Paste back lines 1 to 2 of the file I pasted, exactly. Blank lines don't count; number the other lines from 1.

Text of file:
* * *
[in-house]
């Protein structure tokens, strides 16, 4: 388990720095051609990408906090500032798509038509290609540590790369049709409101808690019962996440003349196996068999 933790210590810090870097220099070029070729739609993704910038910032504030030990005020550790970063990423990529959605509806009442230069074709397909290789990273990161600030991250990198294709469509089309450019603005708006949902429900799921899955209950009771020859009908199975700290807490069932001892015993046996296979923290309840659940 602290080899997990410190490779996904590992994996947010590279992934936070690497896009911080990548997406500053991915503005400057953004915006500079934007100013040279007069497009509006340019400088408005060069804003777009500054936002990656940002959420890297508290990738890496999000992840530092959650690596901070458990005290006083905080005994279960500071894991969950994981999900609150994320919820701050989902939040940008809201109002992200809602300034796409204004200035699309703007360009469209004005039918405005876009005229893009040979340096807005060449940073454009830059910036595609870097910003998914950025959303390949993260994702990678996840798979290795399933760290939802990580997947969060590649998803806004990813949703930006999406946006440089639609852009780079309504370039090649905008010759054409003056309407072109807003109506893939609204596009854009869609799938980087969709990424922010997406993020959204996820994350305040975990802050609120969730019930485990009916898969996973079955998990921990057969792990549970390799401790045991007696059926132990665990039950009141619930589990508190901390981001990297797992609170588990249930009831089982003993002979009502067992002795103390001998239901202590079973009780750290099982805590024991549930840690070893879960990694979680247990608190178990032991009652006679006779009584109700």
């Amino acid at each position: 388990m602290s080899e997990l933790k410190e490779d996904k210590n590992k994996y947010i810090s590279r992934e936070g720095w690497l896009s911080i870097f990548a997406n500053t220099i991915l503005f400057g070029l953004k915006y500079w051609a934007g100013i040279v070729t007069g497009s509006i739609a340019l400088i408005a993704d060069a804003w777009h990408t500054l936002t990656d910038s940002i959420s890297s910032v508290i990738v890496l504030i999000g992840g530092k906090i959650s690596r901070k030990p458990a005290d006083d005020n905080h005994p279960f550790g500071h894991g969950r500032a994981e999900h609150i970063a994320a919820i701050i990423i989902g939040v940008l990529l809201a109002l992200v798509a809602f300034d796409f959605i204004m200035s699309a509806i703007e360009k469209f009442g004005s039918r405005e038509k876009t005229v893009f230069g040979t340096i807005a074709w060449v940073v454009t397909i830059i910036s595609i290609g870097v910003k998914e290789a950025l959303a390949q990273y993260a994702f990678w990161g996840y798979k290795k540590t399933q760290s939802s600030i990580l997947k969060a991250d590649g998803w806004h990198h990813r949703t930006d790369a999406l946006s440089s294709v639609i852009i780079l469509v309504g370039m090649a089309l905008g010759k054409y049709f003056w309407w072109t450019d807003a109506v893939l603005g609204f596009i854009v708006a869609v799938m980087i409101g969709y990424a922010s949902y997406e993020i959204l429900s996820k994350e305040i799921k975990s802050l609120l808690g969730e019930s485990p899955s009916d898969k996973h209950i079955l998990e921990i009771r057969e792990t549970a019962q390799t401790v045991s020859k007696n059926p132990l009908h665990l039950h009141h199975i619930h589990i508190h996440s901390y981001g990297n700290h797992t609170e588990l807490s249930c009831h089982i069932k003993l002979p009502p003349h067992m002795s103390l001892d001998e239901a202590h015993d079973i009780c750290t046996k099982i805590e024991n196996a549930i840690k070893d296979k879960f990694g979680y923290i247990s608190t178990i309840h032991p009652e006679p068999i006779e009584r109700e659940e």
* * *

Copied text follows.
[in-house]
């Protein structure tokens, strides 16, 4: 388990720095051609990408906090500032798509038509290609540590790369049709409101808690019962996440003349196996068999 933790210590810090870097220099070029070729739609993704910038910032504030030990005020550790970063990423990529959605509806009442230069074709397909290789990273990161600030991250990198294709469509089309450019603005708006949902429900799921899955209950009771020859009908199975700290807490069932001892015993046996296979923290309840659940 602290080899997990410190490779996904590992994996947010590279992934936070690497896009911080990548997406500053991915503005400057953004915006500079934007100013040279007069497009509006340019400088408005060069804003777009500054936002990656940002959420890297508290990738890496999000992840530092959650690596901070458990005290006083905080005994279960500071894991969950994981999900609150994320919820701050989902939040940008809201109002992200809602300034796409204004200035699309703007360009469209004005039918405005876009005229893009040979340096807005060449940073454009830059910036595609870097910003998914950025959303390949993260994702990678996840798979290795399933760290939802990580997947969060590649998803806004990813949703930006999406946006440089639609852009780079309504370039090649905008010759054409003056309407072109807003109506893939609204596009854009869609799938980087969709990424922010997406993020959204996820994350305040975990802050609120969730019930485990009916898969996973079955998990921990057969792990549970390799401790045991007696059926132990665990039950009141619930589990508190901390981001990297797992609170588990249930009831089982003993002979009502067992002795103390001998239901202590079973009780750290099982805590024991549930840690070893879960990694979680247990608190178990032991009652006679006779009584109700």